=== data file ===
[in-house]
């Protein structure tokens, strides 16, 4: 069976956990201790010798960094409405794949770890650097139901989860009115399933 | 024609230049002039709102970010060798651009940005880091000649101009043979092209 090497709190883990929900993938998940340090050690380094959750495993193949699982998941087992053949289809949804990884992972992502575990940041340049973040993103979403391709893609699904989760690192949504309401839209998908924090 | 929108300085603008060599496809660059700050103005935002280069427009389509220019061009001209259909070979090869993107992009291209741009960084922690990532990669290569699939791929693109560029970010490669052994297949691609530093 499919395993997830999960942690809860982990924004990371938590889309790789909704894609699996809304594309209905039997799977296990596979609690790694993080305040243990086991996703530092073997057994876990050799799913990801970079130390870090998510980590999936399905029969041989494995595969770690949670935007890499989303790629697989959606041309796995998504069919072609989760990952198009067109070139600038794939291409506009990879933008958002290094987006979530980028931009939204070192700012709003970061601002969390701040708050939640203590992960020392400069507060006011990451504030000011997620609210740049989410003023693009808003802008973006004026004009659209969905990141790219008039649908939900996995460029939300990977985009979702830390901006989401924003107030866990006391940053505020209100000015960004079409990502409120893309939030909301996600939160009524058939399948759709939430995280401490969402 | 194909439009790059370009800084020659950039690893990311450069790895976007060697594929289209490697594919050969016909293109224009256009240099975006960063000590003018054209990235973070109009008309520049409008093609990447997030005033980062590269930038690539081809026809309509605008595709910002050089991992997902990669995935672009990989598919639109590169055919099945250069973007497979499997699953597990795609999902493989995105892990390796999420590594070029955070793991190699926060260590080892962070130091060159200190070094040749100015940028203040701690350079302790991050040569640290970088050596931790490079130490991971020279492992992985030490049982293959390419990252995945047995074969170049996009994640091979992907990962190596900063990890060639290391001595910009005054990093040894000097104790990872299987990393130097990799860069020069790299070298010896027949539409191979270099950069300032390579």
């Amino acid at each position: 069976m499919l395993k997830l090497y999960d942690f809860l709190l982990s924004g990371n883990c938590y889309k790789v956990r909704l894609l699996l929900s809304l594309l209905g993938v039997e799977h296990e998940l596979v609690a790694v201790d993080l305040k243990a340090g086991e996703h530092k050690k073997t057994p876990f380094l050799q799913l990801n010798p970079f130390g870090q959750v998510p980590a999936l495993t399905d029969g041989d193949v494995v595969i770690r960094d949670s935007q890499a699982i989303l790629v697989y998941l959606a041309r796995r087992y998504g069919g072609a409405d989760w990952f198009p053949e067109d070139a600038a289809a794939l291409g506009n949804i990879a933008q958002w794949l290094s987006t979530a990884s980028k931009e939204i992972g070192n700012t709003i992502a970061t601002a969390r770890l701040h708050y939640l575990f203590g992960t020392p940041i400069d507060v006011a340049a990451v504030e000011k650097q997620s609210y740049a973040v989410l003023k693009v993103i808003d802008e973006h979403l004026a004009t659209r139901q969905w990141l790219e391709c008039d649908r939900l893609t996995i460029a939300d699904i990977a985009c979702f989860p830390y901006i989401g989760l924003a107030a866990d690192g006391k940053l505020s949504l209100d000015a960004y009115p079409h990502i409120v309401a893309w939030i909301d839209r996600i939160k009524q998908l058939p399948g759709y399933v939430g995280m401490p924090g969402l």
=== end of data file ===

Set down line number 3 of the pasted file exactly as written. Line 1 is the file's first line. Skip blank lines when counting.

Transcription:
């Amino acid at each position: 069976m499919l395993k997830l090497y999960d942690f809860l709190l982990s924004g990371n883990c938590y889309k790789v956990r909704l894609l699996l929900s809304l594309l209905g993938v039997e799977h296990e998940l596979v609690a790694v201790d993080l305040k243990a340090g086991e996703h530092k050690k073997t057994p876990f380094l050799q799913l990801n010798p970079f130390g870090q959750v998510p980590a999936l495993t399905d029969g041989d193949v494995v595969i770690r960094d949670s935007q890499a699982i989303l790629v697989y998941l959606a041309r796995r087992y998504g069919g072609a409405d989760w990952f198009p053949e067109d070139a600038a289809a794939l291409g506009n949804i990879a933008q958002w794949l290094s987006t979530a990884s980028k931009e939204i992972g070192n700012t709003i992502a970061t601002a969390r770890l701040h708050y939640l575990f203590g992960t020392p940041i400069d507060v006011a340049a990451v504030e000011k650097q997620s609210y740049a973040v989410l003023k693009v993103i808003d802008e973006h979403l004026a004009t659209r139901q969905w990141l790219e391709c008039d649908r939900l893609t996995i460029a939300d699904i990977a985009c979702f989860p830390y901006i989401g989760l924003a107030a866990d690192g006391k940053l505020s949504l209100d000015a960004y009115p079409h990502i409120v309401a893309w939030i909301d839209r996600i939160k009524q998908l058939p399948g759709y399933v939430g995280m401490p924090g969402l």